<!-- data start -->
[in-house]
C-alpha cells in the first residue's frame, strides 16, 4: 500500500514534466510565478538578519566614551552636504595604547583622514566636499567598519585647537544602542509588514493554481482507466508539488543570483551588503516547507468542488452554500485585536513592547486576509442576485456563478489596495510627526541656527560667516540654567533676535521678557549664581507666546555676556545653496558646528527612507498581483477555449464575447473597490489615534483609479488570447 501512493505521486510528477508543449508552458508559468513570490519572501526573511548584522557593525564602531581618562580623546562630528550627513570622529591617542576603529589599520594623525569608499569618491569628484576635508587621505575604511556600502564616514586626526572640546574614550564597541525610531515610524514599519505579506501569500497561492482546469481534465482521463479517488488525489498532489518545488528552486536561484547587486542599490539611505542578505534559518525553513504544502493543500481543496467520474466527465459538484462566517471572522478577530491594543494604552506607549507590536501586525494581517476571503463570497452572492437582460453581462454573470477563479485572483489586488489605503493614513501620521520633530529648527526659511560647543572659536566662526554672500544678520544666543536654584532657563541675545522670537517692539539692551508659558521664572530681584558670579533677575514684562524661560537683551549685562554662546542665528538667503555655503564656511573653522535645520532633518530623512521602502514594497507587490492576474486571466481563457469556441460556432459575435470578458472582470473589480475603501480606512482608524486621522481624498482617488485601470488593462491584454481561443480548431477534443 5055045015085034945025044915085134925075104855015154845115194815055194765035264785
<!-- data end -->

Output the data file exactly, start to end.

[in-house]
C-alpha cells in the first residue's frame, strides 16, 4: 500500500514534466510565478538578519566614551552636504595604547583622514566636499567598519585647537544602542509588514493554481482507466508539488543570483551588503516547507468542488452554500485585536513592547486576509442576485456563478489596495510627526541656527560667516540654567533676535521678557549664581507666546555676556545653496558646528527612507498581483477555449464575447473597490489615534483609479488570447 501512493505521486510528477508543449508552458508559468513570490519572501526573511548584522557593525564602531581618562580623546562630528550627513570622529591617542576603529589599520594623525569608499569618491569628484576635508587621505575604511556600502564616514586626526572640546574614550564597541525610531515610524514599519505579506501569500497561492482546469481534465482521463479517488488525489498532489518545488528552486536561484547587486542599490539611505542578505534559518525553513504544502493543500481543496467520474466527465459538484462566517471572522478577530491594543494604552506607549507590536501586525494581517476571503463570497452572492437582460453581462454573470477563479485572483489586488489605503493614513501620521520633530529648527526659511560647543572659536566662526554672500544678520544666543536654584532657563541675545522670537517692539539692551508659558521664572530681584558670579533677575514684562524661560537683551549685562554662546542665528538667503555655503564656511573653522535645520532633518530623512521602502514594497507587490492576474486571466481563457469556441460556432459575435470578458472582470473589480475603501480606512482608524486621522481624498482617488485601470488593462491584454481561443480548431477534443 5055045015085034945025044915085134925075104855015154845115194815055194765035264785